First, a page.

The Complete Wardrobe
Getting Down to Basics for a High-Quality Wardrobe
G. Bruce Boyer
From the Print Edition:
James Woods, May/Jun 97
Long gone are the days when an English gentleman would sit with his tailor in the back office and discuss the coming season's wardrobe over a glass of Sherry and a digestive biscuit. And the Parisian no longer takes quite as much pride in his wines as he used to. In the United States, there seems to be a book published every other week on the decline of manners, morals and the quality of dry cleaning.
It isn't tumbril talk to note that style and taste are today almost regarded as character flaws. And tradition has become more a commodity, more a matter of decor, than belief. Even some of the button-down shirts in Brooks Brothers now have stubby little three-inch collar points! Fred Astaire must absolutely be rotating in his grave. The quality of mercy may not be strained, but the quality of quality certainly is!
All the anecdotal evidence suggests that quality is having a hard time of it everywhere, but even in our Age of Not-So-Great Expectations it's still possible to get the real thing. Amid all the shoddy clutter and haste couture, the genuine article can still be found: the proper navy blazer, authentic shell cordovan penny loafers, real khakis of Second World War-quality cotton drill. It isn't easy, since great steaming piles of frighteningly trendy gear have taken over even many of the better stores. But it is possible. We've done the dogged spadework, and here--for the greater purposes of removing doubts--are the results of our spirited off-the-rack sartorial excursion.
The prices listed are approximate; phone for the nearest venue.
The basic uniform of the business world is the suit. From the 1890s until the Second World War, the trusty blue serge held sway. Since then, however, gray flannel has been the cloth of choice among the cognescenti. There is a sense of sincerity about gray flannel that seems missing in slicker-looking worsteds. It never looks too sharp or parvenu, never loud or pushy. Good gray flannel has the built-in, old-money look that one associates with tradition and refinement. It's soft and easy, with a touch of depth and texture for interest, rather than being stiff and shiny. And what better foil for accompanying haberdashery and accessories?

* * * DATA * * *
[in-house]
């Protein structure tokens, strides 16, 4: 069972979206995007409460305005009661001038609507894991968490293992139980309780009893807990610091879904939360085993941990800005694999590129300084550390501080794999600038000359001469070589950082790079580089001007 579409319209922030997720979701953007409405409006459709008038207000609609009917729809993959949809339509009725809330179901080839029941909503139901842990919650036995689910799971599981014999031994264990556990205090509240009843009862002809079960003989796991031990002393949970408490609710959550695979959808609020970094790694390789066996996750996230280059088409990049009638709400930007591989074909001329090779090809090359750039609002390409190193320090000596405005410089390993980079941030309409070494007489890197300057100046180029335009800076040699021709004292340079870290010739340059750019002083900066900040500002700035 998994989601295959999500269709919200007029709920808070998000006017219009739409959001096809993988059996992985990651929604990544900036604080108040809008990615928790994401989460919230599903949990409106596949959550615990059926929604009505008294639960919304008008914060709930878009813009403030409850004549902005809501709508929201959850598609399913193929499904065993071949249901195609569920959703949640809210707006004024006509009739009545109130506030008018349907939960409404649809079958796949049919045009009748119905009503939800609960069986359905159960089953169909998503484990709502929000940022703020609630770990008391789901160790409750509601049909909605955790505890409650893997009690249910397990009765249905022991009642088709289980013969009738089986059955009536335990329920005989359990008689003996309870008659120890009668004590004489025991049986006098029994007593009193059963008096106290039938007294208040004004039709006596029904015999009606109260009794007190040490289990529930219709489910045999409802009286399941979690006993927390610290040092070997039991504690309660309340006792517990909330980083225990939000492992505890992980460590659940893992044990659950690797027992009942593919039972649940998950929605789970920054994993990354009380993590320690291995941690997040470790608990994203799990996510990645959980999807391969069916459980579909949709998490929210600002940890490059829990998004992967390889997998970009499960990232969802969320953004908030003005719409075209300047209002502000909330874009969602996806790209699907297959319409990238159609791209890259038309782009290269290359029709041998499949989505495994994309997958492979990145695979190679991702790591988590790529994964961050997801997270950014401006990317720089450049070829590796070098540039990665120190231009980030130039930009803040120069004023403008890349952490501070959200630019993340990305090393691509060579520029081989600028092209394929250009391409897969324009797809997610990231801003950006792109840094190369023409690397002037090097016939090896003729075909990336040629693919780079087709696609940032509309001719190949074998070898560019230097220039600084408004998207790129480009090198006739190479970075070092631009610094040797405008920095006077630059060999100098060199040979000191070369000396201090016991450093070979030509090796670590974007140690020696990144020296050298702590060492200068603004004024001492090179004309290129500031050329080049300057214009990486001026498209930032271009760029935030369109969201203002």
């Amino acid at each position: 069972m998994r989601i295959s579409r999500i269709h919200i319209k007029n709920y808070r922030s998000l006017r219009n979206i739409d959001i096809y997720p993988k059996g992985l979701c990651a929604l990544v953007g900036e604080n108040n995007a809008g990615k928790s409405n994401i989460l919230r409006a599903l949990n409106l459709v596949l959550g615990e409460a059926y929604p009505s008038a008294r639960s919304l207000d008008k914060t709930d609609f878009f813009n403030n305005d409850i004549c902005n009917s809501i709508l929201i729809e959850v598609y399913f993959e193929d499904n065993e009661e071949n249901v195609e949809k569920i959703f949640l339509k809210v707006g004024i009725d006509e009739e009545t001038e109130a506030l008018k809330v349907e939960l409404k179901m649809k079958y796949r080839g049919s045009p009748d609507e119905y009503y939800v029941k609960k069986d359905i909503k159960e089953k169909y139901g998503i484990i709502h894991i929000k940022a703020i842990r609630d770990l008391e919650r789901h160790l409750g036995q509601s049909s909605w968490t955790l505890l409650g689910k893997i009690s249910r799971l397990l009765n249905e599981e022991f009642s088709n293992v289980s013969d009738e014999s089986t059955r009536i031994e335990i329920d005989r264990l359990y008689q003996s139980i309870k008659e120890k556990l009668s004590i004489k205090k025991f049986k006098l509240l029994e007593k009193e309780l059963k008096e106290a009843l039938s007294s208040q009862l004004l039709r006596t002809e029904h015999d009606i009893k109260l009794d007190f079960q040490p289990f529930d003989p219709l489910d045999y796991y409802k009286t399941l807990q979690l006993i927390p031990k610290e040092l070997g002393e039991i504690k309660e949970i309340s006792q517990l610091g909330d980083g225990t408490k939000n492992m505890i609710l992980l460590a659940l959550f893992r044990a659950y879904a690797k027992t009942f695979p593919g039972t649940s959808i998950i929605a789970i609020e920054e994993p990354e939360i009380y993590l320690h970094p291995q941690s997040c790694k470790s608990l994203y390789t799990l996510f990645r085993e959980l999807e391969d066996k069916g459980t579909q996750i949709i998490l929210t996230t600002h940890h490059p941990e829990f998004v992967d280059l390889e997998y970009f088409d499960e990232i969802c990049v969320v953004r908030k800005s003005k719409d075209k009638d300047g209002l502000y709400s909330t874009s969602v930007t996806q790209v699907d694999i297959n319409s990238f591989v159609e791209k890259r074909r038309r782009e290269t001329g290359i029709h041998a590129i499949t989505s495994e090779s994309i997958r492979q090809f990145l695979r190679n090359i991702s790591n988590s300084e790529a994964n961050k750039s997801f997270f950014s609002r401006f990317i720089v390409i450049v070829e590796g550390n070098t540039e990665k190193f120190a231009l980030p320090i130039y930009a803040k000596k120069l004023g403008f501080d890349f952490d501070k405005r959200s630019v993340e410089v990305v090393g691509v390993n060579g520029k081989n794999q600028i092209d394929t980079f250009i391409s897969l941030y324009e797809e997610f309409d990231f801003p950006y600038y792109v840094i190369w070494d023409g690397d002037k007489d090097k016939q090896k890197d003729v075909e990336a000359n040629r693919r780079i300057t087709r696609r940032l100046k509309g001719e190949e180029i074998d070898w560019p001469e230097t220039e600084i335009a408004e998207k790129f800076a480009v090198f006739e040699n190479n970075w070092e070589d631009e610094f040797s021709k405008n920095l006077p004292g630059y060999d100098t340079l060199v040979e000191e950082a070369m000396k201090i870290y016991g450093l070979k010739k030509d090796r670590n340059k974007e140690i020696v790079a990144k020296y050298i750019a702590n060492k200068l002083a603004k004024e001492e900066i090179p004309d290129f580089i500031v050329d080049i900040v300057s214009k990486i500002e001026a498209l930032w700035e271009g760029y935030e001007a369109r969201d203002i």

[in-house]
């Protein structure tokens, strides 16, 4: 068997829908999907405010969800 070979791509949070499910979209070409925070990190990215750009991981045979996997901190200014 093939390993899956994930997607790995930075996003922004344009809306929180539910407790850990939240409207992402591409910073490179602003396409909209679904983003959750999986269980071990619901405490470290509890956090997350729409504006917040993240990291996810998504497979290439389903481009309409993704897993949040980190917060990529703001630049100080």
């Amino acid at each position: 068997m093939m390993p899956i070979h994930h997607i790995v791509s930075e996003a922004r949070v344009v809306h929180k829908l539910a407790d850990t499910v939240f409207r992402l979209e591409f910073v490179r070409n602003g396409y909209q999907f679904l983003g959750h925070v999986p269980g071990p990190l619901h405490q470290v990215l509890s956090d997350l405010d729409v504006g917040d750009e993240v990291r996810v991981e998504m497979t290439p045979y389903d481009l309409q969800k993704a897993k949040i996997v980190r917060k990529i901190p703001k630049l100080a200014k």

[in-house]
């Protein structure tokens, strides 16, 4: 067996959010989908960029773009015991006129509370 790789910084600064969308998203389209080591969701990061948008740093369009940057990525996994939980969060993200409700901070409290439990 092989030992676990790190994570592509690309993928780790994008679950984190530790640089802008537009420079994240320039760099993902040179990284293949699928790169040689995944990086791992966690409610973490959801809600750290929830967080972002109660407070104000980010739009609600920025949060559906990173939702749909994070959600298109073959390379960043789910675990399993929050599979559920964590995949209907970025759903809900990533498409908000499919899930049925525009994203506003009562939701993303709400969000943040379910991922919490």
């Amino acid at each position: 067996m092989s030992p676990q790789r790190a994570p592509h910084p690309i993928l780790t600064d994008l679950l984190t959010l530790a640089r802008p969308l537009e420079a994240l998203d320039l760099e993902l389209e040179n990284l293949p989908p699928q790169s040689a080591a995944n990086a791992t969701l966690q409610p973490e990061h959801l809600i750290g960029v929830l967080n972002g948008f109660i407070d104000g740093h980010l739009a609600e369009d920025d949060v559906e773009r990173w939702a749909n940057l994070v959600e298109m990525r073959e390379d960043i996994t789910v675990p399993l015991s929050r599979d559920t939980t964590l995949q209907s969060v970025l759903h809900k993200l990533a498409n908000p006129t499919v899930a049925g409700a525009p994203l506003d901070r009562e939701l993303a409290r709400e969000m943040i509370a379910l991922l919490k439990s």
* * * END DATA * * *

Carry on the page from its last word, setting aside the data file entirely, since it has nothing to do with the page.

Mid- to dark gray flannel is best, with a slight nap and a moderately soft hand. Single- or double-breasted is equally appropriate, but the latter has the edge as being a bit more formal and dressy. Previously, flannels were slightly heavier cloths, ranging from around 12 to 16 ounces, but new technology has allowed for what are called Super flannels, woven of fine merino wool, to produce exquisite fabrics with weights as low as eight ounces. The finest of these cloths are the Super 150s. (The higher the number in Supers, the finer the cloth.) These cloths drape beautifully, retain their shape and can be worn in all but the steamiest weather. ($3,500; Brioni, 212/956-4155)
There are a number of classics in the tie repertoire: the resplendent seven-fold, the silk knit, the woven Macclesfield, the redoubtable striped repp. But the classic whose revival we most look forward to enjoying--and it is once again being seen--is the challis tie.
Challis is a featherweight wool that is hand-block printed (originally from natural vegetable dyes) with geometric, paisley or sportif patterns. Occasionally the cloth is fashioned into particularly handsome dinner jackets, but for the most part it goes for neckwear. What is so wonderful about challis is that it ties well--firmness without bulk, for a knot that holds--and its muted colors are not reproducible in any other medium: dark Persian blue, dusky bottle green, burnt orange, rusty reddish browns and tawny yellows predominate. It is the perfect tie with tweeds of all sorts, natty with more casual flannels. ($70; Mariano Rubinacci, 617/407-0600)
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